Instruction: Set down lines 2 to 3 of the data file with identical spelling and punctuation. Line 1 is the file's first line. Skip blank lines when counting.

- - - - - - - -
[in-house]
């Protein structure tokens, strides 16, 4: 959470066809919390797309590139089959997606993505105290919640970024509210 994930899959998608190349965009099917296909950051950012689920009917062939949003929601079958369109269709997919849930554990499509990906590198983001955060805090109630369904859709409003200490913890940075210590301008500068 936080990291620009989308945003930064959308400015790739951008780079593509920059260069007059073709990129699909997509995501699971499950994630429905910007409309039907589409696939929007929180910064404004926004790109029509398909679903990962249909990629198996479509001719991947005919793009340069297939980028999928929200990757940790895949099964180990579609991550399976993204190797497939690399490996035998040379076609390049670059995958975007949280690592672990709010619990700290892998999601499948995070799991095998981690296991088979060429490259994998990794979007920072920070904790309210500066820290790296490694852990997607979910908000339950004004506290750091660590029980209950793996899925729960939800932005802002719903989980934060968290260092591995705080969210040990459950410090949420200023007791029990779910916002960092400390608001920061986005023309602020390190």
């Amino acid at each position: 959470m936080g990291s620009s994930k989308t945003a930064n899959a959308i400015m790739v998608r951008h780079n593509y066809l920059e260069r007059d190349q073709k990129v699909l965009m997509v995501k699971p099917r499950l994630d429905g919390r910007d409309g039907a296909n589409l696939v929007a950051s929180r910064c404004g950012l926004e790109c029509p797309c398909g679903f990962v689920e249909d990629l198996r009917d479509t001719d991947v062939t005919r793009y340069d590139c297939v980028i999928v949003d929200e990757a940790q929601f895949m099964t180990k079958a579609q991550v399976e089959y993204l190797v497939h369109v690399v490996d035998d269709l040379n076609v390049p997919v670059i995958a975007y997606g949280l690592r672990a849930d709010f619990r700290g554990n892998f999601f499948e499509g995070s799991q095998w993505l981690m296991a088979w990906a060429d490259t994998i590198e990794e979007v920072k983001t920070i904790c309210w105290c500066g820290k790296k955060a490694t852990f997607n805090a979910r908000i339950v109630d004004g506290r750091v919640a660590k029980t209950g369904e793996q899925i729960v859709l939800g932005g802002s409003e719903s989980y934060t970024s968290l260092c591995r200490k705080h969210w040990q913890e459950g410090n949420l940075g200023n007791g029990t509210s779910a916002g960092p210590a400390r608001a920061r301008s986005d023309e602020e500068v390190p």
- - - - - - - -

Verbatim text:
């Protein structure tokens, strides 16, 4: 959470066809919390797309590139089959997606993505105290919640970024509210 994930899959998608190349965009099917296909950051950012689920009917062939949003929601079958369109269709997919849930554990499509990906590198983001955060805090109630369904859709409003200490913890940075210590301008500068 936080990291620009989308945003930064959308400015790739951008780079593509920059260069007059073709990129699909997509995501699971499950994630429905910007409309039907589409696939929007929180910064404004926004790109029509398909679903990962249909990629198996479509001719991947005919793009340069297939980028999928929200990757940790895949099964180990579609991550399976993204190797497939690399490996035998040379076609390049670059995958975007949280690592672990709010619990700290892998999601499948995070799991095998981690296991088979060429490259994998990794979007920072920070904790309210500066820290790296490694852990997607979910908000339950004004506290750091660590029980209950793996899925729960939800932005802002719903989980934060968290260092591995705080969210040990459950410090949420200023007791029990779910916002960092400390608001920061986005023309602020390190």
């Amino acid at each position: 959470m936080g990291s620009s994930k989308t945003a930064n899959a959308i400015m790739v998608r951008h780079n593509y066809l920059e260069r007059d190349q073709k990129v699909l965009m997509v995501k699971p099917r499950l994630d429905g919390r910007d409309g039907a296909n589409l696939v929007a950051s929180r910064c404004g950012l926004e790109c029509p797309c398909g679903f990962v689920e249909d990629l198996r009917d479509t001719d991947v062939t005919r793009y340069d590139c297939v980028i999928v949003d929200e990757a940790q929601f895949m099964t180990k079958a579609q991550v399976e089959y993204l190797v497939h369109v690399v490996d035998d269709l040379n076609v390049p997919v670059i995958a975007y997606g949280l690592r672990a849930d709010f619990r700290g554990n892998f999601f499948e499509g995070s799991q095998w993505l981690m296991a088979w990906a060429d490259t994998i590198e990794e979007v920072k983001t920070i904790c309210w105290c500066g820290k790296k955060a490694t852990f997607n805090a979910r908000i339950v109630d004004g506290r750091v919640a660590k029980t209950g369904e793996q899925i729960v859709l939800g932005g802002s409003e719903s989980y934060t970024s968290l260092c591995r200490k705080h969210w040990q913890e459950g410090n949420l940075g200023n007791g029990t509210s779910a916002g960092p210590a400390r608001a920061r301008s986005d023309e602020e500068v390190p």